- Deploying Enterprise PKI on Windows Server Part 2
- Offline Root CA
- Online Subordinate CA
Today I’m glad to continue our journey for Setup an Enterprise Subordinate Certificate Authority deployment “Installing – Configuring Subordinate CA as Online Issuing CA”
Certificate Authority Purpose
For part 1 please check the link bellow
let me start explaining a little bit about Enterprise CA
For my needs I will install my own CA, so I can use it to issue any number of certificates to support for the following Servers and Services with free charge.
- RD Gateway
- Lync (Skype for Business) Servers Internal Access
- Lync (Skype for Business) Servers External Access
- Web Server
- Web Services
- SharePoint https access
- Office WebApp
- Others …
This CA removes the cost required to buy a dozen of certificates to support those services
Before I start let’s know what is Certification Authority (CA) and what is the CA main purposes?
Certificate Authority (CA) is well-designed and highly trusted service in an enterprise that is trusted to sign digital certificates. CA verifies identity and legitimacy of company or individual that requested a certificate and if the verification is successful, CA issues signed certificate.
The main purposes of the CA are
- Issue certificates
- Revoke certificates
- Publish AIA and CRL information
By doing this, the CA ensures that users, services, and computers are issued certificates that always valid and validated. Before start let`s discuss this diagram 🙂
Enterprise PKI Design
Being diligent, I sketch out what we are about to do first.
My Servers Information
|RootCA||Windows Server 2012||Standalone Offline Root CA||Workgroup|
|IssuingCA1001||Windows Server 2012||Enterprise Subordinate CA||Domain Joined|
|DC01||Windows Server 2012||Domain Controller||NAN|
- DC01 – an active directory domain controller called msallal.com which connected to several machines and will be the central point for distributing the certificates over domain joined machine
- ROOTCA – Standalone offline Root CA which will generate the private key and trust the Issuing CA to generate a certificate after that it will be kept offline for the next 5 years to renew the trust with IssuingCA1001. A Root CA is special in that it`s certificate is self-issued. This mean that the certificate’s issuer name and subject field contain the same distinguished name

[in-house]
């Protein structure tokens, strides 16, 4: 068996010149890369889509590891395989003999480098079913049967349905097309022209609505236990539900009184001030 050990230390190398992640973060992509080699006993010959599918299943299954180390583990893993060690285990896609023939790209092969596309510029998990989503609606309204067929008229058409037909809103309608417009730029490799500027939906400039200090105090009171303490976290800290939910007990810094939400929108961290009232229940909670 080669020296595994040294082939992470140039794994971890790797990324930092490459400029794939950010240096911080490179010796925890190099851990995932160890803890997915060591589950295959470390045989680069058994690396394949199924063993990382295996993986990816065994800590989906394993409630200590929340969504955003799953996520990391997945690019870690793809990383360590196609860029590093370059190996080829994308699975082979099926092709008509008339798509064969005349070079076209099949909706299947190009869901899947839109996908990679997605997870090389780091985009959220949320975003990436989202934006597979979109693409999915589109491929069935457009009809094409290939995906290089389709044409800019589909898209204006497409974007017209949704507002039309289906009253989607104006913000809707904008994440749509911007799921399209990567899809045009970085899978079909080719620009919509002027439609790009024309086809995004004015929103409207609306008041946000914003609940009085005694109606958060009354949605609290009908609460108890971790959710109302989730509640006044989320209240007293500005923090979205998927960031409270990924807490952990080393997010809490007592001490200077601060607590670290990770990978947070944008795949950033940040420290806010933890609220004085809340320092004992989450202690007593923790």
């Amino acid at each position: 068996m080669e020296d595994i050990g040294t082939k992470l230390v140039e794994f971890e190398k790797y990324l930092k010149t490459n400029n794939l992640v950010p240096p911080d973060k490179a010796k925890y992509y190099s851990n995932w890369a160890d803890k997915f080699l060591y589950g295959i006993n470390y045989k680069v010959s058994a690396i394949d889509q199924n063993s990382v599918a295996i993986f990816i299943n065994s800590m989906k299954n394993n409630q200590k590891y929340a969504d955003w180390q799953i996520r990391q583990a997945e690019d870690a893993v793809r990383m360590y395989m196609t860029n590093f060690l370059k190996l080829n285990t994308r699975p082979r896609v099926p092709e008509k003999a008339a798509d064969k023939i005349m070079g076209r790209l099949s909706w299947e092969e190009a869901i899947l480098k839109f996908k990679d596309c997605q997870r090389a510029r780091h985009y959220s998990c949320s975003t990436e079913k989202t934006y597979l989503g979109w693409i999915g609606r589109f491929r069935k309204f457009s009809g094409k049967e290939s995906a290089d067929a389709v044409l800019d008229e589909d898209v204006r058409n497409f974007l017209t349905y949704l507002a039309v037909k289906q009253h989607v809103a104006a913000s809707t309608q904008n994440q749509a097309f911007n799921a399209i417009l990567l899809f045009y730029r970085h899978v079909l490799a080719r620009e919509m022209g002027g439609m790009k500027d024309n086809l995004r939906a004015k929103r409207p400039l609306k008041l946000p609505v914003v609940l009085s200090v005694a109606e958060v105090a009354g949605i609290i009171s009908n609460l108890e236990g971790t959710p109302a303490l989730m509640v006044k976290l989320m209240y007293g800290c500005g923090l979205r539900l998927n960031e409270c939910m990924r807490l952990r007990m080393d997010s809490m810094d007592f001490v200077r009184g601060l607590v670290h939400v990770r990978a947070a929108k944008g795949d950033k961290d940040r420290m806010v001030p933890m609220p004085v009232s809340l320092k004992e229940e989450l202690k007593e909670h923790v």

- IssuingCA1001 – is an Enterprise Subordinate CA which will issue and revoke the certificates as needed.
Phase 1: Enterprise PKI Deployment – Subordinate CA
For this scenario I will complete the implementation of 2 tier PKI hierarchy which contains offline standard Root CA server and online enterprise subordinate CA.
Prepare your servers with latest update and enforce your organization policy and make sure to join IssuingCA1001 to the DC. let`s go…
- on the IssuingCA1001 server, click Add roles and features… Next – Next – Next – select Active Directory Certificate Services
- Make sure Certification Authority and Certification Authority Web Enrollment are selected
You can start configuring the AD CS form here or from the server manager notification
- IssuingCA1001 should be a domain joined, user with domain Admin privilege required
- Choose Enterprise CA
- Choose Subordinate CA
- create a new private key
- Save the certificate request file, which will be imported to the Root CA to trust the subordinate, we will use it in phase 2
Take a Look
Other article might be useful
Phase 2: Trust Subordinate CA by Root CA
To make the subordinate server responsible for issuing a certificates for your organization you should make trust between Root CA and Subordinate CA, by submitting the request file that created in subordinate configuration above to Root CA and get back the resulted certificate to the subordinate.
Go to the offline ROOTCA server – open Certificate Authority – All Tasks- Submit new request
choose the .req file created while configuring subordinate CA phase 1 – open
the certification trust now is done, but in pending state, we should issue that certificate
All tasks – Issue
Now its in issued certificates list
Double click at the certificate, it should look like this
go to certification path to view the certificate server hierarchy, it should have two level hierarchy Root CA at the Top – Sub CA (Issuing CA) under RootCA
now we need to export the trusted certificate back into the subordinate server – choose Copy to File
Choose .P7B and tick Include all certificates in the certification path if possible
save the file – and copy it to the IssuingCA1001 server (Subordinate server) and move on
in IssuingCA1001 server open Certification Authority – All Tasks Install CA Certificate, choose the exported certificate that come from Root CA
Certificate service now is in running state, You should see the small green icon for the sub-CA certificate authority now.
If not, go back to check the CRL and AIA settings, again, all of the location defined in CRL and AIA must be accessible in server IssuingCA1001 server, which means you should have a copy of the CRL files in C:\Windows\System32\CertSrv\CertEnroll and the IIS site as well.
Checking the CRL and AIA status
- Run pkiview.msc
Awesome, done for now.
At this moment, we have deployed and configured an enterprise subordinate CA…
Next, check the part 3 to publish the root CA certificate to your infrastructure using Group Policy